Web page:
Champion of an ‘Enlightened’ Islam, the Algerian anthropologist and psychoanalyst Malek Chebel died in Paris on November 12 from cancer at the age of 63.
Born in Skikda, Algeria in 1953, Malek Chebel enrolled at the university of Ain El Bey in 1973. After, he went to France with a grant from the French consulate and received a degree in clinical psychopathology and clinical psychology from Paris 7.
In 1982 Chebel obtained a doctorate in anthropology, ethnology and science of religions at Jussieu. In 1984 he earned a doctorate in political science and later worked at the Sorbonne.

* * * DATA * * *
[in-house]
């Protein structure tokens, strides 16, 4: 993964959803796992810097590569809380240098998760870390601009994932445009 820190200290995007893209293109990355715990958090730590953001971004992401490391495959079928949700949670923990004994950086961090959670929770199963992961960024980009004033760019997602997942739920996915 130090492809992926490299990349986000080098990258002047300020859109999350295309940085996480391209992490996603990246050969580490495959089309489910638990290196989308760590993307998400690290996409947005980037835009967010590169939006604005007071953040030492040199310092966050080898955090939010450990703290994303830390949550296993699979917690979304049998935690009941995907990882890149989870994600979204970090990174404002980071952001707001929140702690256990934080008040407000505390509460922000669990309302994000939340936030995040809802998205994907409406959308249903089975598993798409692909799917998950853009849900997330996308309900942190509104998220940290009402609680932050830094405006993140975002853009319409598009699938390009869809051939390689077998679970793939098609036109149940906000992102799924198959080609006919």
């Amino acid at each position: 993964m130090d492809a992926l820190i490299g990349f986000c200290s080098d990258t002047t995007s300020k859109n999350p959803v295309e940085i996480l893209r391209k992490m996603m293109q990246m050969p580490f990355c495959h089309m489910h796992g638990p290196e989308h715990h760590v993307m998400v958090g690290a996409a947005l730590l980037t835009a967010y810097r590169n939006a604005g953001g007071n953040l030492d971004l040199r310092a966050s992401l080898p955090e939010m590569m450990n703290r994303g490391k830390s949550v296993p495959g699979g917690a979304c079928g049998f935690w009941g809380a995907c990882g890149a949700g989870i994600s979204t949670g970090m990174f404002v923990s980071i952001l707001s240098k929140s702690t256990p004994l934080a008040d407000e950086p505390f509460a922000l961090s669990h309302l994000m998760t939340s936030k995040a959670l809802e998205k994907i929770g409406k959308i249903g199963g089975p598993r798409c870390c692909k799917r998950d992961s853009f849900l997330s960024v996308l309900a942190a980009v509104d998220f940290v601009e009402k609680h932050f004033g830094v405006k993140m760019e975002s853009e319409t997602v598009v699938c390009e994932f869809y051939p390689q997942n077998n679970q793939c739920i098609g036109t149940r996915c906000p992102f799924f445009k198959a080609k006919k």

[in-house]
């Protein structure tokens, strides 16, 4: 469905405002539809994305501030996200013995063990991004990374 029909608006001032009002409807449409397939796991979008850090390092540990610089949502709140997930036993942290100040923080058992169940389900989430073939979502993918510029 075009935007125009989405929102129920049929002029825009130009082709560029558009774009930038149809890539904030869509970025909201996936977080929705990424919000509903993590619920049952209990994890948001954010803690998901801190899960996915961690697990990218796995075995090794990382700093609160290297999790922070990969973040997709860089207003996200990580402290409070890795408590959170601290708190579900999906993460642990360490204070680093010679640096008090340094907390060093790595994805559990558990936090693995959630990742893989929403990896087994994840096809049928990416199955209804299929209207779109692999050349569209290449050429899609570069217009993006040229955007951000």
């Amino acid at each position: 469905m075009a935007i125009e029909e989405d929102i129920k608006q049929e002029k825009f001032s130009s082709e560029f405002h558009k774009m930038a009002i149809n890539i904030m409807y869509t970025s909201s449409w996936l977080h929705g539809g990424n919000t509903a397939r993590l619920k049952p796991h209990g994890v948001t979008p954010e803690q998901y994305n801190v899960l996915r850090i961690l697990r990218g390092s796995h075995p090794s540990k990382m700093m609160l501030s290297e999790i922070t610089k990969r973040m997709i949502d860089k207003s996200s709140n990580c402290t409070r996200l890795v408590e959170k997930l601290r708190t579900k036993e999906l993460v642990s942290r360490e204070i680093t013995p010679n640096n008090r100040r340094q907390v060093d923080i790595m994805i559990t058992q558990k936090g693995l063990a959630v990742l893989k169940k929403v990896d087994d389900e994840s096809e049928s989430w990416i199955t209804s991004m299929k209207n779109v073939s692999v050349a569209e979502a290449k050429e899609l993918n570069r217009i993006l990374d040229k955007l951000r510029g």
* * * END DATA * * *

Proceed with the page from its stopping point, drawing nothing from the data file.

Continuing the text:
Chebel, who established the Foundation for an Enlightened Islam in France in 2004, published some 20 books on Islam, in which he addressed many sensitive subjects, such as eroticism. He condemned the strict fundamentalist approach to relations between men and women. He has also tackled such taboos as wine and homosexuality in Islam. His publications include a Love Dictionary of Islam (Plon, 2004) and an Encyclopedia of Love in Islam (Payot, 1995). His other main focus is reform of Islam, to which he has dedicated two major books: Islam and Reason: The Struggle of Ideas (Perrin, 2005), and Manifesto for an Enlightened Islam: 27 Propositions for Reforming Islam (Hachette, 2004).